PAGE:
MATH 2004 Discrete Structures and Complexity

Credit Points 10

Legacy Code 300699

Coordinator Volker Gebhardt Opens in new window

Description The fact that computers work at all in the way they do is due to the formal mathematical structure that is used in their design. The same holds for establishing important matters such as the reliability of our computer networks. This subject presents, in their computing context, a range of mathematical concepts that are essential for understanding a number of topics concerning computers: the ways they work, they ways they interact, and the ways we interact with them.

School Computer, Data & Math Sciences

Discipline Mathematics

Student Contribution Band HECS Band 1 10cp

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Level Undergraduate Level 2 subject

Pre-requisite(s) MATH 1028

Incompatible Subjects MATH 1006 - Discrete Mathematics

Restrictions Students must be enrolled in 3639 Bachelor of Information and Communications Technology or the following double degrees 3654, 3655, 3656, 3657, 3661

Assumed Knowledge

Basic programming such as that in 300580 - Programming Fundamentals.

Learning Outcomes

On successful completion of this subject, students should be able to:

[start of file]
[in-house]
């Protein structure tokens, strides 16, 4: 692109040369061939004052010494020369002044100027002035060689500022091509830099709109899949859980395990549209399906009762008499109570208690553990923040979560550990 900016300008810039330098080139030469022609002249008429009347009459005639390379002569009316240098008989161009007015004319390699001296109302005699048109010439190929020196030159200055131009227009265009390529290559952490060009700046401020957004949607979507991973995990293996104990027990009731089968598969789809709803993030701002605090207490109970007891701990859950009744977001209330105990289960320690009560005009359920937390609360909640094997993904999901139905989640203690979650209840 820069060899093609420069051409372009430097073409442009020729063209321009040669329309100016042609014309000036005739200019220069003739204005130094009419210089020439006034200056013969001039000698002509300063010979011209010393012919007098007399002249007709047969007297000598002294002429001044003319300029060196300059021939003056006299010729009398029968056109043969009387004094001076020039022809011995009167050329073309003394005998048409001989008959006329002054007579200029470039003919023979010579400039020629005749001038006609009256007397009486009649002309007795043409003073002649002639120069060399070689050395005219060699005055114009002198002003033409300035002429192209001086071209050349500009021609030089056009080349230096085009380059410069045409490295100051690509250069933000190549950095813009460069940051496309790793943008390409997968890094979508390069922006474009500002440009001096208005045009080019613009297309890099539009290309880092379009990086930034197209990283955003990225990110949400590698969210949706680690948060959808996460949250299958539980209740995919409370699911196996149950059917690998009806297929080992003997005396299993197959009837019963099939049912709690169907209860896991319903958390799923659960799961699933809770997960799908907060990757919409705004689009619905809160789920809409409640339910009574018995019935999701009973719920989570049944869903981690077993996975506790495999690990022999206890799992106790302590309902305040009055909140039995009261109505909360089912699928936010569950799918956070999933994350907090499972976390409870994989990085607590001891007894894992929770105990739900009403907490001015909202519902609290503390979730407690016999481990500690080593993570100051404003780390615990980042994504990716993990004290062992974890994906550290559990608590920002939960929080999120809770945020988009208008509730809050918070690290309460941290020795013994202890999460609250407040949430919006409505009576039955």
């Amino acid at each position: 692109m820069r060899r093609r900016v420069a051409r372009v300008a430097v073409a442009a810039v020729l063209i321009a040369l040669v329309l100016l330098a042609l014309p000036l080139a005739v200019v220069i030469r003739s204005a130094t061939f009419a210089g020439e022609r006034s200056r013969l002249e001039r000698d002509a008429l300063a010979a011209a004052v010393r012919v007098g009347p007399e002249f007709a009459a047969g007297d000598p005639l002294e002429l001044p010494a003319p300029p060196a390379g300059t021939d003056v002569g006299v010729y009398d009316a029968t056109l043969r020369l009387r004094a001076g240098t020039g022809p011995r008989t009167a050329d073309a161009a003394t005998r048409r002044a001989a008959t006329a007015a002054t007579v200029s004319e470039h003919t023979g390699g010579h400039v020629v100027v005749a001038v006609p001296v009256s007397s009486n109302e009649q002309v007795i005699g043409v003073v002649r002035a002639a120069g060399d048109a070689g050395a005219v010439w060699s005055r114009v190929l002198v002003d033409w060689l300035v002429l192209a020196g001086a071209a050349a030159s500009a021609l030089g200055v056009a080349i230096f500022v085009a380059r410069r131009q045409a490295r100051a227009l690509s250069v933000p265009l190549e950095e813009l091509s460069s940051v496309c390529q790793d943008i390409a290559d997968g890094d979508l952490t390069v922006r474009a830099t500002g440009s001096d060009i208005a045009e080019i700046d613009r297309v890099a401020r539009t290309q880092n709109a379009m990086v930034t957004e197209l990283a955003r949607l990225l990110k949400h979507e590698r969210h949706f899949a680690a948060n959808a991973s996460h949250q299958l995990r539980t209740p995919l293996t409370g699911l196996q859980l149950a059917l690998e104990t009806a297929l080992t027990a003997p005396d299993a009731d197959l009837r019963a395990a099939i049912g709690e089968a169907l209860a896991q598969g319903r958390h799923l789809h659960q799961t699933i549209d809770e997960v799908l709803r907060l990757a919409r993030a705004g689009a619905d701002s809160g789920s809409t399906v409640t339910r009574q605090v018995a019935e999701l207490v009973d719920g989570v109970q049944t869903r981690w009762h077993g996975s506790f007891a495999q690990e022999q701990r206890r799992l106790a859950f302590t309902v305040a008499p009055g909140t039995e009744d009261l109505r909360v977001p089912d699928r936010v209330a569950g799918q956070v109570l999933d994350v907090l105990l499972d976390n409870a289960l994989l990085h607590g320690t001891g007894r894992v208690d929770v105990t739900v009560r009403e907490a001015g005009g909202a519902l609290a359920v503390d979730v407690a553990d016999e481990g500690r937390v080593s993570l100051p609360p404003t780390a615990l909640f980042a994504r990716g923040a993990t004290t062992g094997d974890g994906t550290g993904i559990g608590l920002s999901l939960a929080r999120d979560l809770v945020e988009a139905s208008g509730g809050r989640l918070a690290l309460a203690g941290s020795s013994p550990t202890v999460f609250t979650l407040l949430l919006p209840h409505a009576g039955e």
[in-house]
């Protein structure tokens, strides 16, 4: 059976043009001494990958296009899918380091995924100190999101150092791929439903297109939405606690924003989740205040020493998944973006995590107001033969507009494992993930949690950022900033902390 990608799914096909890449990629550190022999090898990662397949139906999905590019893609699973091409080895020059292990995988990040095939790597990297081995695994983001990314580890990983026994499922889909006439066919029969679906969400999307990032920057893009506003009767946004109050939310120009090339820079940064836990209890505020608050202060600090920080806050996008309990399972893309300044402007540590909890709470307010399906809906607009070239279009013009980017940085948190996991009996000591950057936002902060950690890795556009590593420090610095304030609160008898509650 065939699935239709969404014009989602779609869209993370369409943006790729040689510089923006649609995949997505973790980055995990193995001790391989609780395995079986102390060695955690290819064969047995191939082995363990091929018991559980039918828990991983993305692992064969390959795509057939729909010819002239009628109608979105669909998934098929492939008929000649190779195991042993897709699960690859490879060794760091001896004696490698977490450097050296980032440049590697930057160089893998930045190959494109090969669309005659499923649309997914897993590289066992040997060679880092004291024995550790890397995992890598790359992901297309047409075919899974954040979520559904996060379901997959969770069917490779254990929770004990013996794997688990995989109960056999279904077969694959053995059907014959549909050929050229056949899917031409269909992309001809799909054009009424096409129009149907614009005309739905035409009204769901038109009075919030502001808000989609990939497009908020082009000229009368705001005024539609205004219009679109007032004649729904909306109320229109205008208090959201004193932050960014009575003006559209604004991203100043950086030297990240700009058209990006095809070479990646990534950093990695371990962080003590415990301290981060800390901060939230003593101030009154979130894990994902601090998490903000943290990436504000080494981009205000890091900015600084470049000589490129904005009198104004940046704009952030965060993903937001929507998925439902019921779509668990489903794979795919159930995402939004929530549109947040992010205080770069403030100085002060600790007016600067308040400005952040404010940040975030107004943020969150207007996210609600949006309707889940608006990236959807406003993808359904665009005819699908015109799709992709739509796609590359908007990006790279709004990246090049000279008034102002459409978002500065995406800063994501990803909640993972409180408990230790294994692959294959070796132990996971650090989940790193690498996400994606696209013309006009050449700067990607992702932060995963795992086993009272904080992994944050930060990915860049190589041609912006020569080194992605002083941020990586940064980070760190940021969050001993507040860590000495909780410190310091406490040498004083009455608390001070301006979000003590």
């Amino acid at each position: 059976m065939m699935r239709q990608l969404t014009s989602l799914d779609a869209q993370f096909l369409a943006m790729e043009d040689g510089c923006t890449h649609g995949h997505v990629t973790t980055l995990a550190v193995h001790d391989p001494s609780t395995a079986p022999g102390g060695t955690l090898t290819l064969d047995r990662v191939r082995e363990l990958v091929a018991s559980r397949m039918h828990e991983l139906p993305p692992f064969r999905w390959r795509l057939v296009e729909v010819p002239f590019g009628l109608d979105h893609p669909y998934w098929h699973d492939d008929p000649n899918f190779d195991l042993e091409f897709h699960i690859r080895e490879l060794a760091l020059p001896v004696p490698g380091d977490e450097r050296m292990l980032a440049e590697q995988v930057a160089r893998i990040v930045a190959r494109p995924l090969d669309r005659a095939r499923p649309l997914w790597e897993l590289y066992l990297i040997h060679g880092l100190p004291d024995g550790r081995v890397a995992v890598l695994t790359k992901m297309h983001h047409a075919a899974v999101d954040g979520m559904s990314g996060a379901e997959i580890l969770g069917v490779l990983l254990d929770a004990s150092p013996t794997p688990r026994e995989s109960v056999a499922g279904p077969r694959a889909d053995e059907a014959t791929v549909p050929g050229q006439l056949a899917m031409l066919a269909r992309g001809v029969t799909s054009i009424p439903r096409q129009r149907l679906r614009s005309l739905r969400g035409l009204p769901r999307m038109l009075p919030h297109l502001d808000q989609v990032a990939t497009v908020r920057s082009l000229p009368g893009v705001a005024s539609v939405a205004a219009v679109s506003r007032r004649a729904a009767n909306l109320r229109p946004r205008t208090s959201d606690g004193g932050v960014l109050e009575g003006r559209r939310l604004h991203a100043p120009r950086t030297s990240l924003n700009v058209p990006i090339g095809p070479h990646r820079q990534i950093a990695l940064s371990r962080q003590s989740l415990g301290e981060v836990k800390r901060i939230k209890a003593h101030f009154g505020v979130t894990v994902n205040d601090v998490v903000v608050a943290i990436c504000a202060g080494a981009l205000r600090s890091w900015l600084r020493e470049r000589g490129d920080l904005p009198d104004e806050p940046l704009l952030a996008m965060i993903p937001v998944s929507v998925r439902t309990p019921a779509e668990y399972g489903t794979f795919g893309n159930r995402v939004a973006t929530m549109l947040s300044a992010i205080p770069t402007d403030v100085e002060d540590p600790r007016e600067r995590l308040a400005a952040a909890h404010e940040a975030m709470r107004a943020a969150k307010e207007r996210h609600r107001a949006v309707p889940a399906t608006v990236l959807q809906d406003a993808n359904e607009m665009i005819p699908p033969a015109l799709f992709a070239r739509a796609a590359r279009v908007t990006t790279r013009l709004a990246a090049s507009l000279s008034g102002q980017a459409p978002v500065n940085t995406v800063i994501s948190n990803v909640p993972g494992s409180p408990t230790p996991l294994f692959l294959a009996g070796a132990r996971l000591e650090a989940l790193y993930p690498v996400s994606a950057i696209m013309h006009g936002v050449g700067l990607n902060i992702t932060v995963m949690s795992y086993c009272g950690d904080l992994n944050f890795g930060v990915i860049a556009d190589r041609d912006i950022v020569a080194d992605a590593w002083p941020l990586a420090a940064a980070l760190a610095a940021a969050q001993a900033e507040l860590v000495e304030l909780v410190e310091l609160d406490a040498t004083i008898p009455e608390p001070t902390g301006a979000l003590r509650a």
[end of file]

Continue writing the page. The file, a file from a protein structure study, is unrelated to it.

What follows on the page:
1. Appreciate some of the roles that mathematics plays in computing;
  2. Recognise a function, decide whether a given function is one-to-one or onto, and perform elementary manipulations with functions;
  3. Decide the truth of logical statements involving connectives, and simplify logical expressions using the laws of logic and truth tables;
  4. Describe the connections between basic set operations and logic connectives;
  5. Describe simple and directed graphs, use concepts such as "path", and find minimal spanning trees
  6. Understand the differences between logarithmic, linear, quadratic and exponential algorithms and perform basic complexity analysis on algorithms such as simple sorting algorithms.
  7. Appreciate the relevance of the content to computing.

Subject Content

The content of the subject is driven by several computing questions, broken down into modules. Each module consists of an issue in computing that requires certain mathematics to address. The modules, and the mathematics they address, are:
Module 1: Functions, what is and isn't a function, one-to-one and onto functions, representing functions.
Module 2: The way computers "think": logic, and how this relates to sets.
Module 3: Networks and their structure: graphs, spanning trees and matrices.
Module 4: Algorithm efficiency: the analysis of some simple algorithms. Comparisons of various algorithms, why complexity is important. Revision of relevant counting material.

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